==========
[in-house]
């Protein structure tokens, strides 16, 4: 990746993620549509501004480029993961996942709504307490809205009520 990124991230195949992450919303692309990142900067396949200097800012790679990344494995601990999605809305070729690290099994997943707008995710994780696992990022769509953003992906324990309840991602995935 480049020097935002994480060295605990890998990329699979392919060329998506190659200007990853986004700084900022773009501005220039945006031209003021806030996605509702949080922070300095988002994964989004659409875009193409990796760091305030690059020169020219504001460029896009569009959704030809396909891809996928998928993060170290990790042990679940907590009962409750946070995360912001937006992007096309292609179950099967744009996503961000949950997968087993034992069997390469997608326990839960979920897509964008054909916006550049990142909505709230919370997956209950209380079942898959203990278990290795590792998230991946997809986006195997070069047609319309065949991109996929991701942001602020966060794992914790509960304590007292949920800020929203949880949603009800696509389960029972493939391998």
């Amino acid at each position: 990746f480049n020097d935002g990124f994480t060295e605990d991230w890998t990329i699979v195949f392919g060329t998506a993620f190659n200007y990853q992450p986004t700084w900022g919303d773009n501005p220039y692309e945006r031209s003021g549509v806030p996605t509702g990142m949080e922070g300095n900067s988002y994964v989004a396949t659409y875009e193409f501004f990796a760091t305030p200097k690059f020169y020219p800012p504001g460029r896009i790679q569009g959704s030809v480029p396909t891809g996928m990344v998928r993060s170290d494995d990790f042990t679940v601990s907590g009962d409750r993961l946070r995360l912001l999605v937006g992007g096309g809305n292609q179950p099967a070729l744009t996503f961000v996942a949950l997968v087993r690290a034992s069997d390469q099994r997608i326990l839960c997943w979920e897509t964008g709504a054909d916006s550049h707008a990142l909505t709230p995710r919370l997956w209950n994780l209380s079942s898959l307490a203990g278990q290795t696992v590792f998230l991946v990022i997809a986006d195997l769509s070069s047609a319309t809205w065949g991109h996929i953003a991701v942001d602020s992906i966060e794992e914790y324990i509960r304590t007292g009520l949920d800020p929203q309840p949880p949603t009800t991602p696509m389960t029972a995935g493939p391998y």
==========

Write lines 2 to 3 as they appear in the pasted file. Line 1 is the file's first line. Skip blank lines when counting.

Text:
């Protein structure tokens, strides 16, 4: 990746993620549509501004480029993961996942709504307490809205009520 990124991230195949992450919303692309990142900067396949200097800012790679990344494995601990999605809305070729690290099994997943707008995710994780696992990022769509953003992906324990309840991602995935 480049020097935002994480060295605990890998990329699979392919060329998506190659200007990853986004700084900022773009501005220039945006031209003021806030996605509702949080922070300095988002994964989004659409875009193409990796760091305030690059020169020219504001460029896009569009959704030809396909891809996928998928993060170290990790042990679940907590009962409750946070995360912001937006992007096309292609179950099967744009996503961000949950997968087993034992069997390469997608326990839960979920897509964008054909916006550049990142909505709230919370997956209950209380079942898959203990278990290795590792998230991946997809986006195997070069047609319309065949991109996929991701942001602020966060794992914790509960304590007292949920800020929203949880949603009800696509389960029972493939391998």
């Amino acid at each position: 990746f480049n020097d935002g990124f994480t060295e605990d991230w890998t990329i699979v195949f392919g060329t998506a993620f190659n200007y990853q992450p986004t700084w900022g919303d773009n501005p220039y692309e945006r031209s003021g549509v806030p996605t509702g990142m949080e922070g300095n900067s988002y994964v989004a396949t659409y875009e193409f501004f990796a760091t305030p200097k690059f020169y020219p800012p504001g460029r896009i790679q569009g959704s030809v480029p396909t891809g996928m990344v998928r993060s170290d494995d990790f042990t679940v601990s907590g009962d409750r993961l946070r995360l912001l999605v937006g992007g096309g809305n292609q179950p099967a070729l744009t996503f961000v996942a949950l997968v087993r690290a034992s069997d390469q099994r997608i326990l839960c997943w979920e897509t964008g709504a054909d916006s550049h707008a990142l909505t709230p995710r919370l997956w209950n994780l209380s079942s898959l307490a203990g278990q290795t696992v590792f998230l991946v990022i997809a986006d195997l769509s070069s047609a319309t809205w065949g991109h996929i953003a991701v942001d602020s992906i966060e794992e914790y324990i509960r304590t007292g009520l949920d800020p929203q309840p949880p949603t009800t991602p696509m389960t029972a995935g493939p391998y």